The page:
The United States was the world’s top producer of petroleum and natural gas hydrocarbons in 2015, producing far more new output than comparable producers Russia and Saudi Arabia, according to U.S. Energy Information Administration estimates. The agency attributed the rise in U.S. production to the fracking of tight oil and shale gas formations.
In the EIA’s May Short-Term Energy Outlook (STEO), U.S. petroleum and other liquid fuels production is expected to decline by 500,000 barrels per day (b/d) in 2015 to about 14.5 million b/d through 2016 and 2017 due to low prices. Russia and Saudi Arabia are expected to maintain current levels of production.
Hydraulic fracturing a.k.a. fracking has fueled the rise of American hydrocarbon output and even as low prices devastate drillers the technique is set to make the U.S. a major natural gas producer for the foreseeable future. The EIA estimates that hydraulically fractured wells now provide over 60% of total U.S. marketed gas production. This share of production is even greater than the share of crude oil produced using the method as it accounts about 50% of current U.S. crude oil production. Most natural gas from fracked wells comes from onshore tight rock formations though it is also possible to use in more conventional drilling operations.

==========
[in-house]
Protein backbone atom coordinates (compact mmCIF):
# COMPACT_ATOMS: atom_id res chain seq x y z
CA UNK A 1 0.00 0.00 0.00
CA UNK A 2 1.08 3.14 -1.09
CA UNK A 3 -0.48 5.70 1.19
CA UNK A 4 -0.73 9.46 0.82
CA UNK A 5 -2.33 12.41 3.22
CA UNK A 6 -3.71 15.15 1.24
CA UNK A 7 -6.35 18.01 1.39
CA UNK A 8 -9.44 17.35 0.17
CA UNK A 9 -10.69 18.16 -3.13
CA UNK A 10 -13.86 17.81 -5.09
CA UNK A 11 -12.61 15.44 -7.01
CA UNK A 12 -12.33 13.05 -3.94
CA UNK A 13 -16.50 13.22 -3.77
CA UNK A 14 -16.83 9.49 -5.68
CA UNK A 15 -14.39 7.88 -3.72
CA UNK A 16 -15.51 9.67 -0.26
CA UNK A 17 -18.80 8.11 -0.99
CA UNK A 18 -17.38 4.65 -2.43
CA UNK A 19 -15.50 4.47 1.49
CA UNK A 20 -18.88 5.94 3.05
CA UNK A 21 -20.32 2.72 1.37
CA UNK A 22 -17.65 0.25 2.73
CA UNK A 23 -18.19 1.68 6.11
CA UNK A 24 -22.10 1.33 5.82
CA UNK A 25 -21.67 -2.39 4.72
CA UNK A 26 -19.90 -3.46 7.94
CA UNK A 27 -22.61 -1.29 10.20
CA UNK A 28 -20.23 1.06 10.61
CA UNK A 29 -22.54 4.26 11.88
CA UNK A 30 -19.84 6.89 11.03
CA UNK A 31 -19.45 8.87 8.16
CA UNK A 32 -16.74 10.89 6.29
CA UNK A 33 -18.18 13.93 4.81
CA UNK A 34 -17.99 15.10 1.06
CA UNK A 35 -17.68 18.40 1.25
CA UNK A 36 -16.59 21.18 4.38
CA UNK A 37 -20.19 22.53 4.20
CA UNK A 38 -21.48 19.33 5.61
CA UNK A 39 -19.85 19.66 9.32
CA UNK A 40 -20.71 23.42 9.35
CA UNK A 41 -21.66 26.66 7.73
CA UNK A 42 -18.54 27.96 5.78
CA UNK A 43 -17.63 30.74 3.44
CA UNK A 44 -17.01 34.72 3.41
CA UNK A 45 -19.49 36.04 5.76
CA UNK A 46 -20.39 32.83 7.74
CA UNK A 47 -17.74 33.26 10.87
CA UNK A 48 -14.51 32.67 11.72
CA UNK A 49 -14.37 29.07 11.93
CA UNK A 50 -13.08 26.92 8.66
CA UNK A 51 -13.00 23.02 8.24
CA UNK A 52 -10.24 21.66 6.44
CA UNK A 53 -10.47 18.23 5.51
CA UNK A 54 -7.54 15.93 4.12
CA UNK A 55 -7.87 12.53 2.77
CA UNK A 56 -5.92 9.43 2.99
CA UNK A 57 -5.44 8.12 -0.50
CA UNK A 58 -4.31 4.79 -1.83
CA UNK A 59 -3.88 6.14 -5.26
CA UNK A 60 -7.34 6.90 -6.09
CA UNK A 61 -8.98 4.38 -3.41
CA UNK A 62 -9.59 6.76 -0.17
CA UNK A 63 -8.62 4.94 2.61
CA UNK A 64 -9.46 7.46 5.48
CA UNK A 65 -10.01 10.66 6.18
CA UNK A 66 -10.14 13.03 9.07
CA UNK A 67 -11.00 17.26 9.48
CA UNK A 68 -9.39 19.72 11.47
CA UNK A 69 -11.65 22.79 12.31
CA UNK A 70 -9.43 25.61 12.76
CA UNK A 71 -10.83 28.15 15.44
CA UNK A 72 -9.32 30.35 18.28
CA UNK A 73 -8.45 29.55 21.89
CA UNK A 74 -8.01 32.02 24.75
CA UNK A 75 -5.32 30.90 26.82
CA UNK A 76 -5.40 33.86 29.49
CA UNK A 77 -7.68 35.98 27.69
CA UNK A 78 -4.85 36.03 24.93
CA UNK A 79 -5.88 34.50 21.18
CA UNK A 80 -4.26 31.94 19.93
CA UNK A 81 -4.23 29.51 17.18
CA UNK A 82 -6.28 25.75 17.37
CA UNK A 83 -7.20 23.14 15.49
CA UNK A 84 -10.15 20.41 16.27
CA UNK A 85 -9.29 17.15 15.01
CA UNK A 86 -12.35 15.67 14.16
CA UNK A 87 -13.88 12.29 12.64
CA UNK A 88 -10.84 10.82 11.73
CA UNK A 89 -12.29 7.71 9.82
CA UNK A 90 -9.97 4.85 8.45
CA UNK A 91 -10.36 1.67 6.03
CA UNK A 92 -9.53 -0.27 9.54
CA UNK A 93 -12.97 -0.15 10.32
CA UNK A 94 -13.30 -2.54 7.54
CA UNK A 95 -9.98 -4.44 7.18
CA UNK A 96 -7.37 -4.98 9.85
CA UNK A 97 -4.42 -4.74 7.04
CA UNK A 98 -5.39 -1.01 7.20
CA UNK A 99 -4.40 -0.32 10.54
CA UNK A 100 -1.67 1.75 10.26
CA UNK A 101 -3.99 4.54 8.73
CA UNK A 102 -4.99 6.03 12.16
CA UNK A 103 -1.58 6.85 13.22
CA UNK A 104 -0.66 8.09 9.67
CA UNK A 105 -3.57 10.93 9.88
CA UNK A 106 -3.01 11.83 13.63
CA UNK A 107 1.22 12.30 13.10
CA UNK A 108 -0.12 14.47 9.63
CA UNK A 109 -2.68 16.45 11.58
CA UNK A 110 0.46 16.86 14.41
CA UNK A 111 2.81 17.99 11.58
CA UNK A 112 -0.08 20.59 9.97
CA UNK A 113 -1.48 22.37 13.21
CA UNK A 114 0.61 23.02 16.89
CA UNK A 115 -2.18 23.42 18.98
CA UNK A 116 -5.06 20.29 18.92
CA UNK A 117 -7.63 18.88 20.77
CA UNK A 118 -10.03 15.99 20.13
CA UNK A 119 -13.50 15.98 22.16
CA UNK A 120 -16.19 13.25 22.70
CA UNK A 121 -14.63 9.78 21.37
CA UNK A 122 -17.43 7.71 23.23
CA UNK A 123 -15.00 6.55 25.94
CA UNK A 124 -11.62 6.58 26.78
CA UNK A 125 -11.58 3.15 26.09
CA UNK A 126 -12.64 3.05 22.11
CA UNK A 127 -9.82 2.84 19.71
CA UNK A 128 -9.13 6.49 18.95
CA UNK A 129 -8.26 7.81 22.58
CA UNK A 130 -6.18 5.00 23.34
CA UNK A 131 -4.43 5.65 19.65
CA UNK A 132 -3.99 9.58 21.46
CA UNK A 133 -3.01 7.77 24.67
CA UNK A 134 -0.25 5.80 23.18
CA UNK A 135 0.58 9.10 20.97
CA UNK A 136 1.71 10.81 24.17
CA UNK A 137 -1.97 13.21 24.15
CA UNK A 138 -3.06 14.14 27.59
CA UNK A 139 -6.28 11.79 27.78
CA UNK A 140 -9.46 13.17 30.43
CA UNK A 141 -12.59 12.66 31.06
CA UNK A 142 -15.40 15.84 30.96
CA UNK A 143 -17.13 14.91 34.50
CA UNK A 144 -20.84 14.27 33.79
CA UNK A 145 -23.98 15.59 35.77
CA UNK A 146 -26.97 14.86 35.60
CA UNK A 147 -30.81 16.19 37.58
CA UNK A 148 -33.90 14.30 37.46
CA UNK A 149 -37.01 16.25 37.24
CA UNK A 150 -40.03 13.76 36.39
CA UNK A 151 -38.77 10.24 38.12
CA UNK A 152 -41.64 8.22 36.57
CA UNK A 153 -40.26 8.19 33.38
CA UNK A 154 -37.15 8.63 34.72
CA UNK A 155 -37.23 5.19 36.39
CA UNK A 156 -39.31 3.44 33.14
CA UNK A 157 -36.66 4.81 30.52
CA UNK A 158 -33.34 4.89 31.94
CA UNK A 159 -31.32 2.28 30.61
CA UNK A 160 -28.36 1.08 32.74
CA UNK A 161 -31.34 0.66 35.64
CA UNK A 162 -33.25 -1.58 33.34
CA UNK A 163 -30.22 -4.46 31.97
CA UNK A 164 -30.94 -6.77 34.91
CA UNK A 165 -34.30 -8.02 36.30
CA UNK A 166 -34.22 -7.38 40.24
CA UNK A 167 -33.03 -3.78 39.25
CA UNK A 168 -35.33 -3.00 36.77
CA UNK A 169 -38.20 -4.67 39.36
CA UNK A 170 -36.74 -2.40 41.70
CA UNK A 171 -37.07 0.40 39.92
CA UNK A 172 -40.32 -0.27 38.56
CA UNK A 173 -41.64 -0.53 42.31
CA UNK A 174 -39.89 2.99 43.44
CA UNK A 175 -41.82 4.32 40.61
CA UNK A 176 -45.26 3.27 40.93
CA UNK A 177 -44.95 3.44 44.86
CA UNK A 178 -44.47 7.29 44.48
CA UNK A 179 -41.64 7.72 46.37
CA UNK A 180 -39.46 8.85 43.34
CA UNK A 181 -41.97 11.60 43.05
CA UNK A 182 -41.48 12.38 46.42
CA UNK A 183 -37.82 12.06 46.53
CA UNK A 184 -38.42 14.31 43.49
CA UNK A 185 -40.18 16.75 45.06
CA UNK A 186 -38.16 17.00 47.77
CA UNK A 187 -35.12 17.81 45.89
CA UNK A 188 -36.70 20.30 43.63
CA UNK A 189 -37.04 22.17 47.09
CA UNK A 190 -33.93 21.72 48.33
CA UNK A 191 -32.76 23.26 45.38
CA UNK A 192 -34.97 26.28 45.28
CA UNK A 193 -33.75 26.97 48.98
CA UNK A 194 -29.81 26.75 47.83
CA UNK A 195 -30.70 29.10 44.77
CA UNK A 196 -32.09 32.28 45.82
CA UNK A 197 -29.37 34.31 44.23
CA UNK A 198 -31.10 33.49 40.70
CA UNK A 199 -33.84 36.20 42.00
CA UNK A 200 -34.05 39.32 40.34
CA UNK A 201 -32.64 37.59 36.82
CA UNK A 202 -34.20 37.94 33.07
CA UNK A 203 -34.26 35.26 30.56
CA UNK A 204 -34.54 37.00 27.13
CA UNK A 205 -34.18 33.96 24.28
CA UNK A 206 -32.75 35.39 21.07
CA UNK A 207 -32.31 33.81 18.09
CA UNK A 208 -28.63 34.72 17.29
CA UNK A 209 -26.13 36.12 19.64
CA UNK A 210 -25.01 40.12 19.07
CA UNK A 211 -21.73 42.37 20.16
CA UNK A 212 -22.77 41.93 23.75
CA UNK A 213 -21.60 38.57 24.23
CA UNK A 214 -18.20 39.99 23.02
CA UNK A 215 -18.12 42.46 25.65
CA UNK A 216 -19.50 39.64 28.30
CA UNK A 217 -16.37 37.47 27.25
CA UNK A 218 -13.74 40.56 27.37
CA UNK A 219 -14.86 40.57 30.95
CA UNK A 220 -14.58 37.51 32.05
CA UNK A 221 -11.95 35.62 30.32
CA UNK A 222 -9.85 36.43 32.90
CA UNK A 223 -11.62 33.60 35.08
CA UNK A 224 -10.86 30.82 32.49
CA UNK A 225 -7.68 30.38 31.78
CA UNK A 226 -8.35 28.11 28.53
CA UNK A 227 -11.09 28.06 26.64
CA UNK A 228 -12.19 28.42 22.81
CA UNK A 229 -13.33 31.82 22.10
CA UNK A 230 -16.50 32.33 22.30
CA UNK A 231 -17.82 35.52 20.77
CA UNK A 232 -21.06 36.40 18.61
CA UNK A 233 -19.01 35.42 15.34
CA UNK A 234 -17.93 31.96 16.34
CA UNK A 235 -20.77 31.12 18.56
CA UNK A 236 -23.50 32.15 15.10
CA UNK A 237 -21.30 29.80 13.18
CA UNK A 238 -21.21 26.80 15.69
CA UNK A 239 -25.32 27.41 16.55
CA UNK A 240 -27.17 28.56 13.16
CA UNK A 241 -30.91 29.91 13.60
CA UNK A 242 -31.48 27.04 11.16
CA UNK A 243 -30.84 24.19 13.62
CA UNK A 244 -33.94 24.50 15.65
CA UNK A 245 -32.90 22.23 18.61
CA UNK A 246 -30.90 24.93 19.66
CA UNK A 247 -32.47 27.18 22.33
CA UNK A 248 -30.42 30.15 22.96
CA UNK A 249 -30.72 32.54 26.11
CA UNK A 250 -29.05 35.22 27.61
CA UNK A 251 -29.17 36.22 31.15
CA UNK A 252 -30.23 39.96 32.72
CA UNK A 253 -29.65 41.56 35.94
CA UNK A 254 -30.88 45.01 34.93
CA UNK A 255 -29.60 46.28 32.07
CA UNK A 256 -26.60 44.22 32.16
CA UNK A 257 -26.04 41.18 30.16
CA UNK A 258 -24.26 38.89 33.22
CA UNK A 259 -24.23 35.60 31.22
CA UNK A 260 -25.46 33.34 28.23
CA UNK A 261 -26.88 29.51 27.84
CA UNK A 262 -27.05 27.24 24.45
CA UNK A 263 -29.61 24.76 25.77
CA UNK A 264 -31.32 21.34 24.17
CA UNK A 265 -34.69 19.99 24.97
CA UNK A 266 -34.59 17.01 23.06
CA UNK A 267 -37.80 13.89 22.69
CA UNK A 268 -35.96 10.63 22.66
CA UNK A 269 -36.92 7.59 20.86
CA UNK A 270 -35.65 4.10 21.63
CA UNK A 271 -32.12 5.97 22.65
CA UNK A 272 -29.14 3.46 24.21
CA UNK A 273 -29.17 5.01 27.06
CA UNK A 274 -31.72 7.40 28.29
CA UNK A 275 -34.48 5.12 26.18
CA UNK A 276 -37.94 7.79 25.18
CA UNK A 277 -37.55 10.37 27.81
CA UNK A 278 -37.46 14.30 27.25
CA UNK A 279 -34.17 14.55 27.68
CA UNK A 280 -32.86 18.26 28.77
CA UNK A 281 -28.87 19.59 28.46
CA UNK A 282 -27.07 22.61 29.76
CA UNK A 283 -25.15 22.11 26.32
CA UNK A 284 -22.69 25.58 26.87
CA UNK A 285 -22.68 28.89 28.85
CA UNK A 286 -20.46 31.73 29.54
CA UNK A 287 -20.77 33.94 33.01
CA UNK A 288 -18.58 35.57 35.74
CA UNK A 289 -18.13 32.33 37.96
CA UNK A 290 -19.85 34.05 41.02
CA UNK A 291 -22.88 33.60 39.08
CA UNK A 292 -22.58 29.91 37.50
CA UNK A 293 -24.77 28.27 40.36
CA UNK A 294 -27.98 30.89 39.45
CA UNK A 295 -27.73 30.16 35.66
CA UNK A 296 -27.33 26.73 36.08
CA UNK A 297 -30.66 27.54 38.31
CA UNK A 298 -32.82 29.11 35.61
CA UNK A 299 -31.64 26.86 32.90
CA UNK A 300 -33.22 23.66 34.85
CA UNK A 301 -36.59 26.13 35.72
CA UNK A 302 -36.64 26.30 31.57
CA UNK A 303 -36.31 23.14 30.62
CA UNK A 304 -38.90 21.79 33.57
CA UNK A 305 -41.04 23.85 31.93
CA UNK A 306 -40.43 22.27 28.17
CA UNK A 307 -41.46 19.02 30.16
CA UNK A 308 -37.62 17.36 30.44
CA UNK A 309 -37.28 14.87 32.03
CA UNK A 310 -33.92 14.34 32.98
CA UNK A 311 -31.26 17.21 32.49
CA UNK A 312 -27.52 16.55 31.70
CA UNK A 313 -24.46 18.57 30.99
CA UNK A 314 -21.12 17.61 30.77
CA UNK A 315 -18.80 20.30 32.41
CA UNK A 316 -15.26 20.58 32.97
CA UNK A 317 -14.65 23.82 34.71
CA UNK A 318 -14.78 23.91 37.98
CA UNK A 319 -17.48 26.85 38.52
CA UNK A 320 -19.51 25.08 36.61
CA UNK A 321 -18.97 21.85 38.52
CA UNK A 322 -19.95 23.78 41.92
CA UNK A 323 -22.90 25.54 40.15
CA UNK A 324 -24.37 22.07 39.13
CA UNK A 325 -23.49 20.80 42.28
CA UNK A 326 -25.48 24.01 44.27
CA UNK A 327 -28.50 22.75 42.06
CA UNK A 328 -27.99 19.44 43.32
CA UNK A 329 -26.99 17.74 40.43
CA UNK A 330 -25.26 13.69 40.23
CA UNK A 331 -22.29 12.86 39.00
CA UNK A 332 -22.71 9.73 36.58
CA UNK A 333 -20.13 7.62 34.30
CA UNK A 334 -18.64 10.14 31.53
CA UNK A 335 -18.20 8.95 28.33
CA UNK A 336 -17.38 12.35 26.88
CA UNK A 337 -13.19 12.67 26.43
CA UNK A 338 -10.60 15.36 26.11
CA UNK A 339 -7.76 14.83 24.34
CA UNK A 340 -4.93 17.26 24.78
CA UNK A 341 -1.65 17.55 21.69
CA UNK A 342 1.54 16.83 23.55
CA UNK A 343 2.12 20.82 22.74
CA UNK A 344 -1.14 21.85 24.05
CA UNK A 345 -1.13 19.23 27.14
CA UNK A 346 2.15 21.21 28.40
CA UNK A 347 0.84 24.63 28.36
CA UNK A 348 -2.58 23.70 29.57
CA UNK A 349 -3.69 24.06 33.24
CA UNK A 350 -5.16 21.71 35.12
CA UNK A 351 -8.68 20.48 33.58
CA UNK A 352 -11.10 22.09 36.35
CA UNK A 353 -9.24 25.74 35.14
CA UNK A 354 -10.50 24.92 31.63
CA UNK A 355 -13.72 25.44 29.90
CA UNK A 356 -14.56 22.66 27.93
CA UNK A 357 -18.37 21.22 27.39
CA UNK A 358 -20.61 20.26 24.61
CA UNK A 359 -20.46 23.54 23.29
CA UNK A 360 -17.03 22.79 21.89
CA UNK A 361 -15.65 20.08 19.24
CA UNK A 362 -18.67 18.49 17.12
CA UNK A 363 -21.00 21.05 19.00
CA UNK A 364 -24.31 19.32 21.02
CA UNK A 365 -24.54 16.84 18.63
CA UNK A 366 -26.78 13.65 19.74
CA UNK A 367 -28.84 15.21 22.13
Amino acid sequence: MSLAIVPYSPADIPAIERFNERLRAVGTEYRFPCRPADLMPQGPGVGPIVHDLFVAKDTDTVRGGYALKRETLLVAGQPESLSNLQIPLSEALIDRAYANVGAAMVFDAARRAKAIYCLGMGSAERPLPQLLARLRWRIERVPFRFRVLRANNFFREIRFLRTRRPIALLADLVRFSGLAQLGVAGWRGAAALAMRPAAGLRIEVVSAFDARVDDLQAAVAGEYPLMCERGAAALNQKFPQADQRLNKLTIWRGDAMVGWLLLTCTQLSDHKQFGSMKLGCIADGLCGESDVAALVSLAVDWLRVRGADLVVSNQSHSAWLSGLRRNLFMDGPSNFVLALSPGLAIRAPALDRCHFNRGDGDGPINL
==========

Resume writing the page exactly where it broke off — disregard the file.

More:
Surviving companies are finding ways to get more with less. Average well drilling and completion costs have fallen nearly 30% across all major U.S. shale plays from 2012 levels, while time needed to frack a well has been cut by half and then some. Richer, more diversified companies are even benefiting from the downturn as they see an opportunity to snap up distressed assets in preparation for the inevitable price rebound. As mergers and acquisitions sweep through, shale drilling is likely to come out a more mature and stable industry.
“If we make the right calls in 2016, it’s going to define the next decade,” said Torgrim Reitan, Statoil’s Houston-based executive vice president for U.S. operations. Mr. Reitan said expects that even with higher prices, growth will remain subdued as the industry has learned to do more with fewer rigs and workers. “We will not go back to the activity levels we used to have,” he said.